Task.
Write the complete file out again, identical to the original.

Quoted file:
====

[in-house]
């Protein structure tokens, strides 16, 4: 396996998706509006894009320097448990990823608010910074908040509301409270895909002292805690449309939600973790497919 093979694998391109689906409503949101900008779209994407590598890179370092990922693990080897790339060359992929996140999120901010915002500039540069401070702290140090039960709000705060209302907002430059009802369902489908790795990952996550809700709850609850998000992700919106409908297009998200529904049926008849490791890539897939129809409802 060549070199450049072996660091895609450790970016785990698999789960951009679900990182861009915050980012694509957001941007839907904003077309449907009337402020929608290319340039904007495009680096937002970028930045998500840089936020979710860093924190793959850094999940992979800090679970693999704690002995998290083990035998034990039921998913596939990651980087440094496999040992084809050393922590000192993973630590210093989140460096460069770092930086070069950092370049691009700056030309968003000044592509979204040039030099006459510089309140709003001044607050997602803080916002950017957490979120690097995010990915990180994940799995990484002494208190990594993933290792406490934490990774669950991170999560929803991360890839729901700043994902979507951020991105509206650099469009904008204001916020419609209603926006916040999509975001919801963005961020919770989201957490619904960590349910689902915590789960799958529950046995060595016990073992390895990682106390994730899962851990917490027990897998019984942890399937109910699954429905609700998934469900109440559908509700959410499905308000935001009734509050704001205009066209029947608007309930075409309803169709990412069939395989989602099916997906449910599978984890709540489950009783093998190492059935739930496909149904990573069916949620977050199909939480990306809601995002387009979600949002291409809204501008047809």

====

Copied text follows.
[in-house]
């Protein structure tokens, strides 16, 4: 396996998706509006894009320097448990990823608010910074908040509301409270895909002292805690449309939600973790497919 093979694998391109689906409503949101900008779209994407590598890179370092990922693990080897790339060359992929996140999120901010915002500039540069401070702290140090039960709000705060209302907002430059009802369902489908790795990952996550809700709850609850998000992700919106409908297009998200529904049926008849490791890539897939129809409802 060549070199450049072996660091895609450790970016785990698999789960951009679900990182861009915050980012694509957001941007839907904003077309449907009337402020929608290319340039904007495009680096937002970028930045998500840089936020979710860093924190793959850094999940992979800090679970693999704690002995998290083990035998034990039921998913596939990651980087440094496999040992084809050393922590000192993973630590210093989140460096460069770092930086070069950092370049691009700056030309968003000044592509979204040039030099006459510089309140709003001044607050997602803080916002950017957490979120690097995010990915990180994940799995990484002494208190990594993933290792406490934490990774669950991170999560929803991360890839729901700043994902979507951020991105509206650099469009904008204001916020419609209603926006916040999509975001919801963005961020919770989201957490619904960590349910689902915590789960799958529950046995060595016990073992390895990682106390994730899962851990917490027990897998019984942890399937109910699954429905609700998934469900109440559908509700959410499905308000935001009734509050704001205009066209029947608007309930075409309803169709990412069939395989989602099916997906449910599978984890709540489950009783093998190492059935739930496909149904990573069916949620977050199909939480990306809601995002387009979600949002291409809204501008047809």